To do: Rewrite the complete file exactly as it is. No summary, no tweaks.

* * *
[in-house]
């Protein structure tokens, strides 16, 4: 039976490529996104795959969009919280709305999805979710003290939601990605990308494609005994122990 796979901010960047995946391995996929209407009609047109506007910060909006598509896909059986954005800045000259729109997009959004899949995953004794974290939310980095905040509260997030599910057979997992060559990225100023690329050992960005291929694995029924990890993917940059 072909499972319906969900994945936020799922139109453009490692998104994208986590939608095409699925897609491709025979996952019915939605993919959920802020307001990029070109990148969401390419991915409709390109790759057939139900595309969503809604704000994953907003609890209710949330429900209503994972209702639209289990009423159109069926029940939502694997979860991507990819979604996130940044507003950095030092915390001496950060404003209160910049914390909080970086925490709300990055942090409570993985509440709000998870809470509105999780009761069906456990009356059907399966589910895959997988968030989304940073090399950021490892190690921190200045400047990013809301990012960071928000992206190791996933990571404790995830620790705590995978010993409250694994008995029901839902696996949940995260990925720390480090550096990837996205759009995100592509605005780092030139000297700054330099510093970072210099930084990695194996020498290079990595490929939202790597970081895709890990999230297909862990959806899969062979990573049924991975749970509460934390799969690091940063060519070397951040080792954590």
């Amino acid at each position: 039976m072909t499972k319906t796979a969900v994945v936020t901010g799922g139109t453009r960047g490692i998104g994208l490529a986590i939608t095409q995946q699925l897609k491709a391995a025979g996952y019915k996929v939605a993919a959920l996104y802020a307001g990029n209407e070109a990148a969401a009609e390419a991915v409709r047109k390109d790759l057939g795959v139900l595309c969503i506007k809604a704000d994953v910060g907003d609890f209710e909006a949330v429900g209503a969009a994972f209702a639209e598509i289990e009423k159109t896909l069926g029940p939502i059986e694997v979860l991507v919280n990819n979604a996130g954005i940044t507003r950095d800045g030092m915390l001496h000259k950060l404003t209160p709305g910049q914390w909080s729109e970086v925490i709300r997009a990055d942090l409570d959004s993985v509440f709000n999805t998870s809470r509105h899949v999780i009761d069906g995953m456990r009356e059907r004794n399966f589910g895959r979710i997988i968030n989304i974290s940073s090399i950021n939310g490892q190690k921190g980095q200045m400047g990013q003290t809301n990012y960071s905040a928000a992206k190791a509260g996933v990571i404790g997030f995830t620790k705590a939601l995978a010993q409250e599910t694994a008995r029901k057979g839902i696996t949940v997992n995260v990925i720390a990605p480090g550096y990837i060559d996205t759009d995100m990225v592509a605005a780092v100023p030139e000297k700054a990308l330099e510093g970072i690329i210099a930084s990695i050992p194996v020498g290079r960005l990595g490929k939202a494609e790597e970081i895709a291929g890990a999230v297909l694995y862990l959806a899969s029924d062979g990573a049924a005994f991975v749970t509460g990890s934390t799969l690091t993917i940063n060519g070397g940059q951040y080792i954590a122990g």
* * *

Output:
[in-house]
């Protein structure tokens, strides 16, 4: 039976490529996104795959969009919280709305999805979710003290939601990605990308494609005994122990 796979901010960047995946391995996929209407009609047109506007910060909006598509896909059986954005800045000259729109997009959004899949995953004794974290939310980095905040509260997030599910057979997992060559990225100023690329050992960005291929694995029924990890993917940059 072909499972319906969900994945936020799922139109453009490692998104994208986590939608095409699925897609491709025979996952019915939605993919959920802020307001990029070109990148969401390419991915409709390109790759057939139900595309969503809604704000994953907003609890209710949330429900209503994972209702639209289990009423159109069926029940939502694997979860991507990819979604996130940044507003950095030092915390001496950060404003209160910049914390909080970086925490709300990055942090409570993985509440709000998870809470509105999780009761069906456990009356059907399966589910895959997988968030989304940073090399950021490892190690921190200045400047990013809301990012960071928000992206190791996933990571404790995830620790705590995978010993409250694994008995029901839902696996949940995260990925720390480090550096990837996205759009995100592509605005780092030139000297700054330099510093970072210099930084990695194996020498290079990595490929939202790597970081895709890990999230297909862990959806899969062979990573049924991975749970509460934390799969690091940063060519070397951040080792954590």
């Amino acid at each position: 039976m072909t499972k319906t796979a969900v994945v936020t901010g799922g139109t453009r960047g490692i998104g994208l490529a986590i939608t095409q995946q699925l897609k491709a391995a025979g996952y019915k996929v939605a993919a959920l996104y802020a307001g990029n209407e070109a990148a969401a009609e390419a991915v409709r047109k390109d790759l057939g795959v139900l595309c969503i506007k809604a704000d994953v910060g907003d609890f209710e909006a949330v429900g209503a969009a994972f209702a639209e598509i289990e009423k159109t896909l069926g029940p939502i059986e694997v979860l991507v919280n990819n979604a996130g954005i940044t507003r950095d800045g030092m915390l001496h000259k950060l404003t209160p709305g910049q914390w909080s729109e970086v925490i709300r997009a990055d942090l409570d959004s993985v509440f709000n999805t998870s809470r509105h899949v999780i009761d069906g995953m456990r009356e059907r004794n399966f589910g895959r979710i997988i968030n989304i974290s940073s090399i950021n939310g490892q190690k921190g980095q200045m400047g990013q003290t809301n990012y960071s905040a928000a992206k190791a509260g996933v990571i404790g997030f995830t620790k705590a939601l995978a010993q409250e599910t694994a008995r029901k057979g839902i696996t949940v997992n995260v990925i720390a990605p480090g550096y990837i060559d996205t759009d995100m990225v592509a605005a780092v100023p030139e000297k700054a990308l330099e510093g970072i690329i210099a930084s990695i050992p194996v020498g290079r960005l990595g490929k939202a494609e790597e970081i895709a291929g890990a999230v297909l694995y862990l959806a899969s029924d062979g990573a049924a005994f991975v749970t509460g990890s934390t799969l690091t993917i940063n060519g070397g940059q951040y080792i954590a122990g």